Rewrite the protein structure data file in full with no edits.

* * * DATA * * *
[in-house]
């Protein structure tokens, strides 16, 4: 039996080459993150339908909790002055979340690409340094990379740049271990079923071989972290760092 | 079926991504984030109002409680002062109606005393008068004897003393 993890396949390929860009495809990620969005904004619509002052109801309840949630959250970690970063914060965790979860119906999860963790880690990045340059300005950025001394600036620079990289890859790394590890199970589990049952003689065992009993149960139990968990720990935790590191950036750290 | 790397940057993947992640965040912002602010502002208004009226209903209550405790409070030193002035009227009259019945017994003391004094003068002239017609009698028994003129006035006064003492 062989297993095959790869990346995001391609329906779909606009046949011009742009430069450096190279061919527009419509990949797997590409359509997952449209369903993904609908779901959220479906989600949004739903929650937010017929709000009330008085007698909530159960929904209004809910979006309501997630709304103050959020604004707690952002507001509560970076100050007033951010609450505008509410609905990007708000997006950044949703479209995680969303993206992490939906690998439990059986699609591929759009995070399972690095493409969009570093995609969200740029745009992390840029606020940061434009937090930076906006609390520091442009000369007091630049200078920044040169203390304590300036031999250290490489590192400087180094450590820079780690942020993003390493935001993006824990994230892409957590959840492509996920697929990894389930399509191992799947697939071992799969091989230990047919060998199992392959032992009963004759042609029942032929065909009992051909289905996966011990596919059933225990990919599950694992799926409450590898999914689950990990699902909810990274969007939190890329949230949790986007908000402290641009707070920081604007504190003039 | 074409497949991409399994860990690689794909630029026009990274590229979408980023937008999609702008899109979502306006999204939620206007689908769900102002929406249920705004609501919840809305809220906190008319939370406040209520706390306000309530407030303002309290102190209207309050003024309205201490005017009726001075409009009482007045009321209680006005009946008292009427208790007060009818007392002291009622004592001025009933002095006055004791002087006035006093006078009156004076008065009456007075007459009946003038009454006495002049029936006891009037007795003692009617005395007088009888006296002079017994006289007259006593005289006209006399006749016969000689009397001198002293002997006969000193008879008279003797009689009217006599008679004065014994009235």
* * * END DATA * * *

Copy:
[in-house]
């Protein structure tokens, strides 16, 4: 039996080459993150339908909790002055979340690409340094990379740049271990079923071989972290760092 | 079926991504984030109002409680002062109606005393008068004897003393 993890396949390929860009495809990620969005904004619509002052109801309840949630959250970690970063914060965790979860119906999860963790880690990045340059300005950025001394600036620079990289890859790394590890199970589990049952003689065992009993149960139990968990720990935790590191950036750290 | 790397940057993947992640965040912002602010502002208004009226209903209550405790409070030193002035009227009259019945017994003391004094003068002239017609009698028994003129006035006064003492 062989297993095959790869990346995001391609329906779909606009046949011009742009430069450096190279061919527009419509990949797997590409359509997952449209369903993904609908779901959220479906989600949004739903929650937010017929709000009330008085007698909530159960929904209004809910979006309501997630709304103050959020604004707690952002507001509560970076100050007033951010609450505008509410609905990007708000997006950044949703479209995680969303993206992490939906690998439990059986699609591929759009995070399972690095493409969009570093995609969200740029745009992390840029606020940061434009937090930076906006609390520091442009000369007091630049200078920044040169203390304590300036031999250290490489590192400087180094450590820079780690942020993003390493935001993006824990994230892409957590959840492509996920697929990894389930399509191992799947697939071992799969091989230990047919060998199992392959032992009963004759042609029942032929065909009992051909289905996966011990596919059933225990990919599950694992799926409450590898999914689950990990699902909810990274969007939190890329949230949790986007908000402290641009707070920081604007504190003039 | 074409497949991409399994860990690689794909630029026009990274590229979408980023937008999609702008899109979502306006999204939620206007689908769900102002929406249920705004609501919840809305809220906190008319939370406040209520706390306000309530407030303002309290102190209207309050003024309205201490005017009726001075409009009482007045009321209680006005009946008292009427208790007060009818007392002291009622004592001025009933002095006055004791002087006035006093006078009156004076008065009456007075007459009946003038009454006495002049029936006891009037007795003692009617005395007088009888006296002079017994006289007259006593005289006209006399006749016969000689009397001198002293002997006969000193008879008279003797009689009217006599008679004065014994009235």